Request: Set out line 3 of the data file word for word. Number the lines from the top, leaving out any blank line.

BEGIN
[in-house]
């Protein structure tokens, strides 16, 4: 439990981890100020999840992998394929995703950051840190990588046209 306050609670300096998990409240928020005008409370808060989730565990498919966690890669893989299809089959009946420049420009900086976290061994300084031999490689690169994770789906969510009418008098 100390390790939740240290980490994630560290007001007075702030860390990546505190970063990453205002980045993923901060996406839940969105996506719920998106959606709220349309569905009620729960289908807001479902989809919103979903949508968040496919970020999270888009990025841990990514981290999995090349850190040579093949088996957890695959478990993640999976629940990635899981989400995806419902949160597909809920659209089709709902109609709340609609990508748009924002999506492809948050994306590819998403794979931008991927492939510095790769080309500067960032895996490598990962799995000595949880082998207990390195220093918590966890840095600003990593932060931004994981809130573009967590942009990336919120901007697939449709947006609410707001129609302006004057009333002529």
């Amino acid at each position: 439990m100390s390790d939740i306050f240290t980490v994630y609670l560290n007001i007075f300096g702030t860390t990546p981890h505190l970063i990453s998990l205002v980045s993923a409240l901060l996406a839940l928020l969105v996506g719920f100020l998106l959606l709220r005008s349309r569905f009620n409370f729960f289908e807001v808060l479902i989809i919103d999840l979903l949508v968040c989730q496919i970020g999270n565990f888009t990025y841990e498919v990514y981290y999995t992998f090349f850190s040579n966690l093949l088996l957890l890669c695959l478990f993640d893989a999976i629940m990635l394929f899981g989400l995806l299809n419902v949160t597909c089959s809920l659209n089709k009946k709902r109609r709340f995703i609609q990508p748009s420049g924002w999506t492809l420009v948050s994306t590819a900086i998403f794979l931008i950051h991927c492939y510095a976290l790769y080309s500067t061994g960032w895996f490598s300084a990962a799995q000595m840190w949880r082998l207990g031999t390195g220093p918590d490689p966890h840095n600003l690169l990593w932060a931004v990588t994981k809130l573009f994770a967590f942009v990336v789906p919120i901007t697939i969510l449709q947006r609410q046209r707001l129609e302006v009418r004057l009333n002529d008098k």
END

């Amino acid at each position: 439990m100390s390790d939740i306050f240290t980490v994630y609670l560290n007001i007075f300096g702030t860390t990546p981890h505190l970063i990453s998990l205002v980045s993923a409240l901060l996406a839940l928020l969105v996506g719920f100020l998106l959606l709220r005008s349309r569905f009620n409370f729960f289908e807001v808060l479902i989809i919103d999840l979903l949508v968040c989730q496919i970020g999270n565990f888009t990025y841990e498919v990514y981290y999995t992998f090349f850190s040579n966690l093949l088996l957890l890669c695959l478990f993640d893989a999976i629940m990635l394929f899981g989400l995806l299809n419902v949160t597909c089959s809920l659209n089709k009946k709902r109609r709340f995703i609609q990508p748009s420049g924002w999506t492809l420009v948050s994306t590819a900086i998403f794979l931008i950051h991927c492939y510095a976290l790769y080309s500067t061994g960032w895996f490598s300084a990962a799995q000595m840190w949880r082998l207990g031999t390195g220093p918590d490689p966890h840095n600003l690169l990593w932060a931004v990588t994981k809130l573009f994770a967590f942009v990336v789906p919120i901007t697939i969510l449709q947006r609410q046209r707001l129609e302006v009418r004057l009333n002529d008098k």